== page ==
Monday, December 29, 2008

Hope Filled - But Sadly Hoax

I question why I never questioned it. I believed it; it was an incredible, hope-filled story.
confesses literary agent Andrea Hurst about Herman Rosenblat's Angel at the Fence told how he and his wife met and fell in love on opposite sides of a barbed-wire fence as children in a concentration camp. And amazingly, he met the girl who'd saved his life years later - on a blind date!

Oprah featured the couple on her show. (You can see them below in a CBS news report) :

But holocaust historians and journalists questioned the veracity of aspects of the story (specifically that she threw him food and thus kept him alive) and the plug was pulled on the book. The movie deal too was off.

Rosenblat, though, says that he told the story the way he remembered it.

You may remember that there have been a whole string of "bogus memoirs" over the past few years, and one of the more recent featured another holocaust survivor, Misha Fonseca, with the incredible story of having been saved by wolves.

And I heard from a friend of another memoir set during the holocaust, this time by an elderly woman living in Britain, and that too was axed shortly before it was due to come out, after a prominent holocaust genealogist questioned some aspects of it. The author claims it was entirely true and those who have read it gave it very positive reviews. (Not mentioning specifics or giving links here because neither author or publisher would probably want the attention - but very sadly, the affair dealt a heavy financial blow to the small press in question.)

Anyway, it will be interesting to see if Oprah hauls Rosenblat up on her show to give him a good talking to as she did with James Frey!

(Thanks Chet for forwarding the link. The story is also in the Guardian today.)


Sean said...

This hoax is a tragedy. The Rosenblats have hurt Jews all over and given support to those who deny the holocaust. I don't understand why Atlantic Pictures is still proceeding to make a film based on a lie. I also don't understand how Oprah could have publicized this story, especially after James Frey and given that many bloggers like Deborah Lipstadt said in 2007 that the Rosenblat's story couldn't be true.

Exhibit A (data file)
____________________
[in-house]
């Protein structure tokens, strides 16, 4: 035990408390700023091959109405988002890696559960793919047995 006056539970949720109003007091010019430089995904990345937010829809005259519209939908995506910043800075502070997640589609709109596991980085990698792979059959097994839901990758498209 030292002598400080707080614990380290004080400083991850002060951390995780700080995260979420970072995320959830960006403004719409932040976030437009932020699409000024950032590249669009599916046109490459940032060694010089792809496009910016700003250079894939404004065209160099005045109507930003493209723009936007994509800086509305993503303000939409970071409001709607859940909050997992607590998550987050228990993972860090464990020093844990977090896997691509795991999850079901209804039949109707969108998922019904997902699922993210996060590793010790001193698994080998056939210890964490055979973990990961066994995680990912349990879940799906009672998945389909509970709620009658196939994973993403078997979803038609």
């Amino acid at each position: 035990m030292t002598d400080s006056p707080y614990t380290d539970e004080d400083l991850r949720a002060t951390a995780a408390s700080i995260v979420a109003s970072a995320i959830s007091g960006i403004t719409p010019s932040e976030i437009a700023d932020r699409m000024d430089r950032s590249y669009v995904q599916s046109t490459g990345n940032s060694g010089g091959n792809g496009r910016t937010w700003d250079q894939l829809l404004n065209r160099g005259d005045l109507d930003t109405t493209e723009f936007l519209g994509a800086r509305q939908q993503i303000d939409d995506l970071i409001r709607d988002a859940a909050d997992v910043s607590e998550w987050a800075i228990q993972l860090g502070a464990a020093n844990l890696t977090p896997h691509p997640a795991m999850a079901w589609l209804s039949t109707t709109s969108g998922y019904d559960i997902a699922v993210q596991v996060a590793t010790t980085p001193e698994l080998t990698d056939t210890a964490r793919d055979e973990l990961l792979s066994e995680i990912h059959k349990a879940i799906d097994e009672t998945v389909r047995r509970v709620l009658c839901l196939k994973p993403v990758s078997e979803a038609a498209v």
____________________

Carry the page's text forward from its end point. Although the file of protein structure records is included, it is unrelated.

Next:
There are so many other worthwhile projects based on genuine love stories from the Holocaust. My favorite is the one about Dina Gottliebova Babbitt - the beautiful young art student who painted Snow White and the Seven Dwarves on the children's barracks at Auschwitz. This painting became the reason Dina and her Mother survived Auschwitz. After the end of the war, Dina applied for an art job in Paris. Unbeknownst to Dina, her interviewer was the lead animator on Snow White and the Seven Dwarfs. They fell in love and got married. Now that's a romantic love story! I also admire Dina for her tremendous courage to paint the mural in the first place. Painting the mural for the children caused her to be taken to Dr. Mengele, the Angel of Death. She thought she was going to be gassed, but bravely she stood up to Mengele and he made her his portrait painter, saving herself and her mother from the gas chamber.

Also, Dina's story has been verified as true. Some of the paintings she did for Mengele in Auschwitz survived the war and are at the Auschwitz Birkenau Museum. The story of her painting the mural of Snow White and the Seven Dwarfs on the children's barrack has been corroborated by many other Auschwitz prisoners, and of course her love and marriage to the animator of Snow White and the Seven Dwarfs the Disney movie after the war in Paris is also documented.

Why wasn't the Rosenblatt's story checked out before it was published and picked up to have the movie made?? I would like to see true and wonderful stories like Dina's be publicized, not these hoax tales that destroy credibility and trust.

bibliobibuli said...

that's an amazing story and thanks for posting it

it isn't just holocaust memoirs that are proving to be bogus as you will see if you follow the link to my earlier posts, but i think these authors are getting caught out much more often because of very dedicated academics who are concerned with more objective truth. because documenting the holocaust accurately is incredibly important.

was rosenblat "lying" though? could it be that his own memory of events was false? there is a lot of documentation about false memory and the trauma of being in a death camp and on the brink of starving to death may have caused him to construct a more loving and palatable "truth"

publishers have to check facts but for many there is only so far they can go because of their own lack of resources